Stuntman disbelief at Crown Range ‘ok’: PLUS VIDEO

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A Kiwi driving ace has admitted disbelief that he got permission for a high-speed promotional stunt on the Wakatipu’s Crown Range.

Drift car racer ‘Mad’ Mike Whiddett was stunned his sponsors landed permission to allow him to ‘Conquer the Crown’.

The Auckland drift car racer used his spellbinding sideways skills to blast up Queenstown’s iconic twisty Crown Range in April.

Whiddett hit speeds of 232kmh in a heavily-modified machine for a three-minute short film – now viewed at least 430,000 times online.

“The consent from the local council and mayor would be impossible,” Whiddett recently told Red Bull’s website.

“Well that’s what I thought anyway.”

To negotiate the road’s 47 corners and hairpin bends, Whiddett uses a combination of hand­brake and accelerator stomping, maximising the car’s 750bhp to send the wheels into a spinning frenzy.

Tourism bosses and locals have been delighted with international coverage sparked by the stunt, showcasing the adventure capital’s spectacular scenery.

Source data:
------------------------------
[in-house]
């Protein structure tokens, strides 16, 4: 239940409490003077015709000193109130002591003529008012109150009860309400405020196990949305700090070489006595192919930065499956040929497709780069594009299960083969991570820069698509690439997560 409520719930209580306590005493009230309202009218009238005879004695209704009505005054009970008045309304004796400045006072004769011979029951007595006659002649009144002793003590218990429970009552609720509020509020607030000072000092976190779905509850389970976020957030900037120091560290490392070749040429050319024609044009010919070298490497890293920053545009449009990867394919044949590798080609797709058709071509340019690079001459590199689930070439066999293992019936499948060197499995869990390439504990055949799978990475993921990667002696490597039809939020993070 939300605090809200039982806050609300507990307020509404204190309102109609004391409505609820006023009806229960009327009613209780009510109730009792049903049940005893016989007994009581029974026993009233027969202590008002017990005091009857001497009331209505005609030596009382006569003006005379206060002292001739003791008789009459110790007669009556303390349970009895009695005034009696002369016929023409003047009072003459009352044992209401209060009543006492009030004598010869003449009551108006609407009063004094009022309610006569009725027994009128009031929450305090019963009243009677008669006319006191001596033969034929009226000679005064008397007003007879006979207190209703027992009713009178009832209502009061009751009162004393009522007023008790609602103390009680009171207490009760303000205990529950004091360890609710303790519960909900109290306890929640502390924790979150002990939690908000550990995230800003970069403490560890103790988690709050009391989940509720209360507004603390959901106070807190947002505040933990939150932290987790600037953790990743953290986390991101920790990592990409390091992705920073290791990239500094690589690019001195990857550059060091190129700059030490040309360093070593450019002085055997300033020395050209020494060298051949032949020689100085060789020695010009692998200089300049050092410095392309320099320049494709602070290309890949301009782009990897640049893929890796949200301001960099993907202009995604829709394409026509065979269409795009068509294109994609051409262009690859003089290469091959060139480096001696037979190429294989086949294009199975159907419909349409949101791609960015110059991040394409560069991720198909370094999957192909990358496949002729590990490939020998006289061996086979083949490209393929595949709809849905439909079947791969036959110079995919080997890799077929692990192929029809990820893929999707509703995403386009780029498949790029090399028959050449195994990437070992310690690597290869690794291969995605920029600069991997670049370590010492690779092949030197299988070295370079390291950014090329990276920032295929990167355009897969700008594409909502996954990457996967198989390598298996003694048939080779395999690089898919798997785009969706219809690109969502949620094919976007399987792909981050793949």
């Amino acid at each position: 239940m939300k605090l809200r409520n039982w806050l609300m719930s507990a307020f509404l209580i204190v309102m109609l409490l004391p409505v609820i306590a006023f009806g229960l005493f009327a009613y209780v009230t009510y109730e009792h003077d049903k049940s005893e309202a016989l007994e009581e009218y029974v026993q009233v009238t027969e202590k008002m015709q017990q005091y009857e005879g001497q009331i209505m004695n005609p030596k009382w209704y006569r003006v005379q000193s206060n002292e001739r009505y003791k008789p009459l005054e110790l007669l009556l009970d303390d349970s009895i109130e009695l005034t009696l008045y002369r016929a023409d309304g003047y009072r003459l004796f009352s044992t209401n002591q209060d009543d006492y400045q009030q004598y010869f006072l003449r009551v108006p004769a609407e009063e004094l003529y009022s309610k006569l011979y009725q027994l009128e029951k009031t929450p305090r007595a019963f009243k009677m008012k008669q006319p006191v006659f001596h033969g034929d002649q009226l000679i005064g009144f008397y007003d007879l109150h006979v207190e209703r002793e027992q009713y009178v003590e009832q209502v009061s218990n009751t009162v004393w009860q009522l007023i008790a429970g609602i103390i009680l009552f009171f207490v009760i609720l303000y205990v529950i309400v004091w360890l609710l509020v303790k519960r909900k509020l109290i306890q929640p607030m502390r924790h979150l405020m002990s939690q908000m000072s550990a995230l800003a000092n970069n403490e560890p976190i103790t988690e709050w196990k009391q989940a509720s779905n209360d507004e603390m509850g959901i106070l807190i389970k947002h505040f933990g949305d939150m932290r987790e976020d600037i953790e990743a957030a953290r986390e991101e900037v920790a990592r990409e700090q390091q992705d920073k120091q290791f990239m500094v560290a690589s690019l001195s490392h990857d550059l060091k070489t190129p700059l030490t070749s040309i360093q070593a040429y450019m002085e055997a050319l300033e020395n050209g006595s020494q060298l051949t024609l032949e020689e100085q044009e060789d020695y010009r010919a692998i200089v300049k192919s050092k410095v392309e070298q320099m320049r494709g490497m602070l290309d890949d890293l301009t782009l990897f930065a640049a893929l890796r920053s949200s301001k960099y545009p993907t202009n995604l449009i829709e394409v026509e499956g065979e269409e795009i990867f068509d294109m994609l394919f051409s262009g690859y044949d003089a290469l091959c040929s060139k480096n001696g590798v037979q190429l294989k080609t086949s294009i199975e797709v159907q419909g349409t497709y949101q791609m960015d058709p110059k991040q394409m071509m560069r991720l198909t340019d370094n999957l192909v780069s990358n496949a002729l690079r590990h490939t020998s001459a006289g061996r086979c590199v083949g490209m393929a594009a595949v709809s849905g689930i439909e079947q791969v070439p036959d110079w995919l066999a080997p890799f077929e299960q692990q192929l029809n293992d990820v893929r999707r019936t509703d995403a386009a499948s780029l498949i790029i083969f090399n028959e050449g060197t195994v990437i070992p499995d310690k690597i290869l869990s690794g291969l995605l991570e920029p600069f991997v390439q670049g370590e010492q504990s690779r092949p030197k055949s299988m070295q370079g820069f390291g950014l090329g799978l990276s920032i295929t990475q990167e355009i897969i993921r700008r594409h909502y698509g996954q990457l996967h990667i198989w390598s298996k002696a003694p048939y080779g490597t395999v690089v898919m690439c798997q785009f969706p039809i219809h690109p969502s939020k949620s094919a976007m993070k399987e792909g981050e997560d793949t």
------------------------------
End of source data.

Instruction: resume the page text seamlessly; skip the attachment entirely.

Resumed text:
But the ribbons of thick black rubber marks Whiddett left behind on 10km of New Zealand’s highest paved road have angered others.

Queenstown tour coach driver Norm Dolamore told Mountain Scene a few weeks ago he was fuming Queenstown’s council had given permission, believ­ing the tyre marks could encourage others to drive dangerously.

“Quite frankly, it’s going to give encouragement to people to go up and try to do exactly the same lines that they’ve done,” Dolamore says.

“When you’ve got drift marks on the wrong side of the road, to me that’s saying ‘it’s ok’.”

Whiddett himself says such marks were one of the reasons he believed they might be denied permission.

“It sure could make things confusing for tourists wondering if they should follow the white, the yellow or all the black lines the burnt rubber would leave from the base to the summit,” he told the website.

Council spokeswoman Meaghan Miller says the filming brings wider benefits to the region and the rubber will eventually fade, adding that no damage was done.

Whiddett was delighted to drive the road, which was closed during filming.

“For me, having the opportunity to get behind the wheel of my machine, push it to the limit and conquer the Crown is a dream turned into a reality,” he says.

And while the film has more than 10,000 ‘likes’ on YouTube, many view­ers were less than happy with its choppy editing.

“Each clip was cut 10 different ways from 10 different angles,” Andrew Carpenter says in the YouTube comments.

“I don’t have ADHD so I can’t watch one view for more than 1.5 seconds.”

Whiddett’s black marks remain on the road. 

 

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